A BAHAMIAN compliance specialist has educated Jamaican bankers and financial services providers on how to prevent money laundering in the gaming industry.
Cheryl Bazard, for a third year, was invited to present at Jamaica's annual Anti-Money Laundering (AML)/Counter Terrorism Financing (CFT) Conference, hosted by the Jamaica Bankers Association (JBA) in collaboration with the Jamaica Institute of Financial Services (JIFS).
The conference, now in its sixth year, was held under the theme, Compliance: Detect-Arrest-Protect on October 9 - 10, with a post-conference workshop staged on October 11, at the Spanish Court Hotel in Kingston.
Mrs Bazard spoke on the topic, Gaming - Best AML practices to manage Patron-Related risks, in addition to serving as a chair for all sessions held on day two of the conference.
"The conference was an opportunity to once again join the Caribbean diaspora in the education of the gatekeepers in the AML/CFT arena," said Mrs Bazard, the founding president of the Bahamas Association of Compliance Officers (BACO).
Mrs Bazard, an attorney by profession, received "high commendations" from participants. Darlene Jones, the JIFS' executive director, said her presentation was "well received" and "very effective".
Nearly 200 persons participated in the conference, including AML/CFT compliance practitioners from deposit-taking and non-deposit taking financial institutions; attorneys; auditors from the local and regional financial sectors; real estate practitioners; gaming industry executives; accountants; and regulators.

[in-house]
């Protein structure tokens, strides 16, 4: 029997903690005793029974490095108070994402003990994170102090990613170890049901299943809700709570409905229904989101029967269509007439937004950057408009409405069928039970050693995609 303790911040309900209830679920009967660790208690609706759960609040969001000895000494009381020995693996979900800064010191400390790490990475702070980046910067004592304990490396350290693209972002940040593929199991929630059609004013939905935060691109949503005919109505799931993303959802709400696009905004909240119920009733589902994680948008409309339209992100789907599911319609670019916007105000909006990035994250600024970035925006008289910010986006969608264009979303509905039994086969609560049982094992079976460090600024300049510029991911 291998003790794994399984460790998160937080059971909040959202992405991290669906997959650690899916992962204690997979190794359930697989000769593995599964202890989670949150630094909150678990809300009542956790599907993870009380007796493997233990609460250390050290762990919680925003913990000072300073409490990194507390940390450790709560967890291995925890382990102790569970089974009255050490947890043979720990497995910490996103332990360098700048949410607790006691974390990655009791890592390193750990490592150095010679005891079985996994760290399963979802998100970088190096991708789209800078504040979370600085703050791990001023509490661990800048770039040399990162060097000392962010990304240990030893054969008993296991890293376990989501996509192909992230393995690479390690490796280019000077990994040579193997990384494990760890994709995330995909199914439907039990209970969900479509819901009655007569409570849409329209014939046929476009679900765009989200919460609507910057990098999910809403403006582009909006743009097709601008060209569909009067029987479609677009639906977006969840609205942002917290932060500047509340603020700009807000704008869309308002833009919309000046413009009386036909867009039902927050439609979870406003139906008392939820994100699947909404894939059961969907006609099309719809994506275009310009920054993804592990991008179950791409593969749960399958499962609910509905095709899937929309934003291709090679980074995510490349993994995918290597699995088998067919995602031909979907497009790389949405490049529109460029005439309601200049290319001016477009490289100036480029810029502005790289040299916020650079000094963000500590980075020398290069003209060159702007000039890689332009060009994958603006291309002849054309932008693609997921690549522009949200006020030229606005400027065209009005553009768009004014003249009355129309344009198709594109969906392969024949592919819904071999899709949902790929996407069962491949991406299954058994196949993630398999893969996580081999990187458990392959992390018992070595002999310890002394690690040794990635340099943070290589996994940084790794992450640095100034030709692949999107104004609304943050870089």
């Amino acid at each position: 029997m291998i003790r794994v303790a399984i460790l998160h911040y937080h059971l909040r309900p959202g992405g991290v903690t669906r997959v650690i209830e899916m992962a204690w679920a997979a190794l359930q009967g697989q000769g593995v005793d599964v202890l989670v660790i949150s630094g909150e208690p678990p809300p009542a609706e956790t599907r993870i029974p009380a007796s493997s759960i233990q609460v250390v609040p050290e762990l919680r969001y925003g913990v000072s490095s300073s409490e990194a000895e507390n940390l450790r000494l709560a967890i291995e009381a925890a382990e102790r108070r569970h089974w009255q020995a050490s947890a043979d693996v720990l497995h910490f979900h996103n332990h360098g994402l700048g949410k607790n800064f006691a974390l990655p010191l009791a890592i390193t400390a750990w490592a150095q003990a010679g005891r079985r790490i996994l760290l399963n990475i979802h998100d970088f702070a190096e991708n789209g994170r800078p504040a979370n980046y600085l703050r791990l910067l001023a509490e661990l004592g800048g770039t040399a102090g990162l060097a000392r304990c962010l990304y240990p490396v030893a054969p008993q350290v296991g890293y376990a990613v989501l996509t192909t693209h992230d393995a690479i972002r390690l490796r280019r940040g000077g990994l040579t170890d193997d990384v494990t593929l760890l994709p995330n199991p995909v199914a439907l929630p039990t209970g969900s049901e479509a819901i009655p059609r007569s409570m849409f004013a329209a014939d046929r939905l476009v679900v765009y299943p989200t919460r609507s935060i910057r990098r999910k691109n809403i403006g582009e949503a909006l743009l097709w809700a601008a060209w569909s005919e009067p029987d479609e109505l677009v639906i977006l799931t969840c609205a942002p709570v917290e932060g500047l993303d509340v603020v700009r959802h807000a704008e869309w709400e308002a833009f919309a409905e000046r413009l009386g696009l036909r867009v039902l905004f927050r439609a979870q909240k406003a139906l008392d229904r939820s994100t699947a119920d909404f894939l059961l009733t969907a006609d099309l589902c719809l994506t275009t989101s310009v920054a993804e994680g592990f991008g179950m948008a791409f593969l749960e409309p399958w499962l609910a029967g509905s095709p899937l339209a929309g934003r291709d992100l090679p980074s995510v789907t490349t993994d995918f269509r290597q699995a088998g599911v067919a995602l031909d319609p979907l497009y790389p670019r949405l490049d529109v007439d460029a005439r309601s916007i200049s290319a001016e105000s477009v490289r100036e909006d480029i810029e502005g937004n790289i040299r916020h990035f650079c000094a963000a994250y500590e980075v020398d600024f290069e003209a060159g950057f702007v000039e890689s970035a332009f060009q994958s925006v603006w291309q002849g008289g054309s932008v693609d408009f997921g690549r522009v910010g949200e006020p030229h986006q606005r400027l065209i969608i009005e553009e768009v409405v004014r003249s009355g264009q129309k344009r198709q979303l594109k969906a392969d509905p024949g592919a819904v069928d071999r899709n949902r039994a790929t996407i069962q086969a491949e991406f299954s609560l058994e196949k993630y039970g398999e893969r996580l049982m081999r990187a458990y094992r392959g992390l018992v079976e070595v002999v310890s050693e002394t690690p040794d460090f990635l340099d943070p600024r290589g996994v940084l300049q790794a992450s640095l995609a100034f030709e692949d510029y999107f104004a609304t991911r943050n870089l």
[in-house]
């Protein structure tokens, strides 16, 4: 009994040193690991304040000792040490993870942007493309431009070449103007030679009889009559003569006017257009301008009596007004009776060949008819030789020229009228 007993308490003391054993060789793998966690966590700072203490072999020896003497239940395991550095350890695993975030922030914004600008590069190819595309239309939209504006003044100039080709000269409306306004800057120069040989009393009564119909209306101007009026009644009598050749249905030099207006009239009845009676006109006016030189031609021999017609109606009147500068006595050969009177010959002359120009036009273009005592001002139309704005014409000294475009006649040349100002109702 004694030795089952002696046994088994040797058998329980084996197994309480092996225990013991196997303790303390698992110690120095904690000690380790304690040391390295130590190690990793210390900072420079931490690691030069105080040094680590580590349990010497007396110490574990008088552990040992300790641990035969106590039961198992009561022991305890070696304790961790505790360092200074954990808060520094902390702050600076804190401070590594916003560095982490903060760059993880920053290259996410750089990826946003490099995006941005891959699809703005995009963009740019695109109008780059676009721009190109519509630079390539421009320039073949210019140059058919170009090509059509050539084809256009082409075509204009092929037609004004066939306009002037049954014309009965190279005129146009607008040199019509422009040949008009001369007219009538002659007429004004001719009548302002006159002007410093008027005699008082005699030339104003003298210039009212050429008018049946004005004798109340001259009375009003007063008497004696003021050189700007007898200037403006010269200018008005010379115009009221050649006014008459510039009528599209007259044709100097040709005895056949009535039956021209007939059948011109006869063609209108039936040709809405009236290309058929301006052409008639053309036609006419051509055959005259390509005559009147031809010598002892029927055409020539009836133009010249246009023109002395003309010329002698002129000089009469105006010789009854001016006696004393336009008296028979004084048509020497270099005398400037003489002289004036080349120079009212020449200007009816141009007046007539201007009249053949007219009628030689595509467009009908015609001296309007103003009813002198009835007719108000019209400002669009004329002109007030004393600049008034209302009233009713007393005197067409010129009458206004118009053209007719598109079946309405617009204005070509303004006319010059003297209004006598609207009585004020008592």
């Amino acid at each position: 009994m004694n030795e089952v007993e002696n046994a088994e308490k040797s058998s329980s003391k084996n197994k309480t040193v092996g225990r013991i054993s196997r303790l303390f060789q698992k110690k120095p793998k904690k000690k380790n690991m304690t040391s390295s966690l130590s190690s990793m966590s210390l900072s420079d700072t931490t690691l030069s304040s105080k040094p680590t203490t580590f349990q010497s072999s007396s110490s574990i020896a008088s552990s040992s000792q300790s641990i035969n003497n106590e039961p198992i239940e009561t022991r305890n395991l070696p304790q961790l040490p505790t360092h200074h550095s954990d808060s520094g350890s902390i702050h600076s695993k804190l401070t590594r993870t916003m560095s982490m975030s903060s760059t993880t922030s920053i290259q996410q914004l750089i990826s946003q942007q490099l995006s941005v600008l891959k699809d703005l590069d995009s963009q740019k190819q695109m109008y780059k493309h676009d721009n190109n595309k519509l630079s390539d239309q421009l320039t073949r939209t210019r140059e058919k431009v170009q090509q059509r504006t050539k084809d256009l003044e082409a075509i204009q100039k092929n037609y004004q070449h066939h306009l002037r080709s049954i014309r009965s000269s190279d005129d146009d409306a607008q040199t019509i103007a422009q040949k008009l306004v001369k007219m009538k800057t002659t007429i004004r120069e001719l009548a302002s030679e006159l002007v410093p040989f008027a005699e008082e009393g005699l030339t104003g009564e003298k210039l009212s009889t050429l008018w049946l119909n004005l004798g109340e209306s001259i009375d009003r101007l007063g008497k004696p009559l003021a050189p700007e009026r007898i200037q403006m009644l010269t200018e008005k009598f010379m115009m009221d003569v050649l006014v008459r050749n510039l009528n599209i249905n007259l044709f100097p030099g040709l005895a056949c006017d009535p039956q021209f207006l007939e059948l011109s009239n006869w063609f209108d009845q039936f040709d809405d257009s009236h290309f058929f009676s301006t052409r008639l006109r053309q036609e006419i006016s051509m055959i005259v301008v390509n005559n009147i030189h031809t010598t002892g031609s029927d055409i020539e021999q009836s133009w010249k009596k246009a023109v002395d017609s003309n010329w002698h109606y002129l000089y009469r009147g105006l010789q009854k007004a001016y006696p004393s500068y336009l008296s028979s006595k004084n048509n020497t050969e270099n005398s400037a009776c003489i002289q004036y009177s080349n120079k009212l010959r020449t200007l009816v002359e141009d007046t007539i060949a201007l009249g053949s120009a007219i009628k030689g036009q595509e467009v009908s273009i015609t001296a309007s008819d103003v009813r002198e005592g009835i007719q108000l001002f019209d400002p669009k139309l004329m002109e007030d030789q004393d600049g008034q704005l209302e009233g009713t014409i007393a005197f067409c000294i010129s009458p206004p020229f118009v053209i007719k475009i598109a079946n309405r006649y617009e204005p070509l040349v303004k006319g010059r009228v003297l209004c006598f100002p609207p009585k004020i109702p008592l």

The Bahamas' first ICA specialist, certified in money laundering risks in betting and gaming, Mrs Bazard said the sector's size, number of participants and transaction volumes all created potential money laundering risks.
The gaming industry has also undergone significant change through the growth of online and mobile channels, which has added to the challenges facing sector regulators.
In a typical money laundering scheme, the proceeds of crime are taken to casinos as cash. Cash is exchanged for gambling chips at the tables. Some chips are taken to the cashier and exchanged for a cheque marked 'winnings' or transferred to a bank account, which is then considered legitimate income. Other chips could become underworld currency to pay debts and buy drugs.
Mrs Bazard added that online gaming provides an easy way for criminals to launder money.
This typically involves the opening of numerous accounts on various online games to move money around.
The former Senator told attendees to watch for patrons who depart from regular play patterns; require multiple destinations for funds; request multiple monetary instruments for win payout; and generally structure transactions to avoid reporting requirements.
"A good compliance programme protects the reputation of the gaming institution. It ensures compliance with statutes, regulations and policies," Mrs Bazard told the conference.
"It promotes safe and sound business practices, and protects the gaming institution and the country from becoming victims of illegal activities."
Mrs Bazard will next speak at the Bahamas Institute of Chartered Accountants' (BICA) corporate governance seminar on today.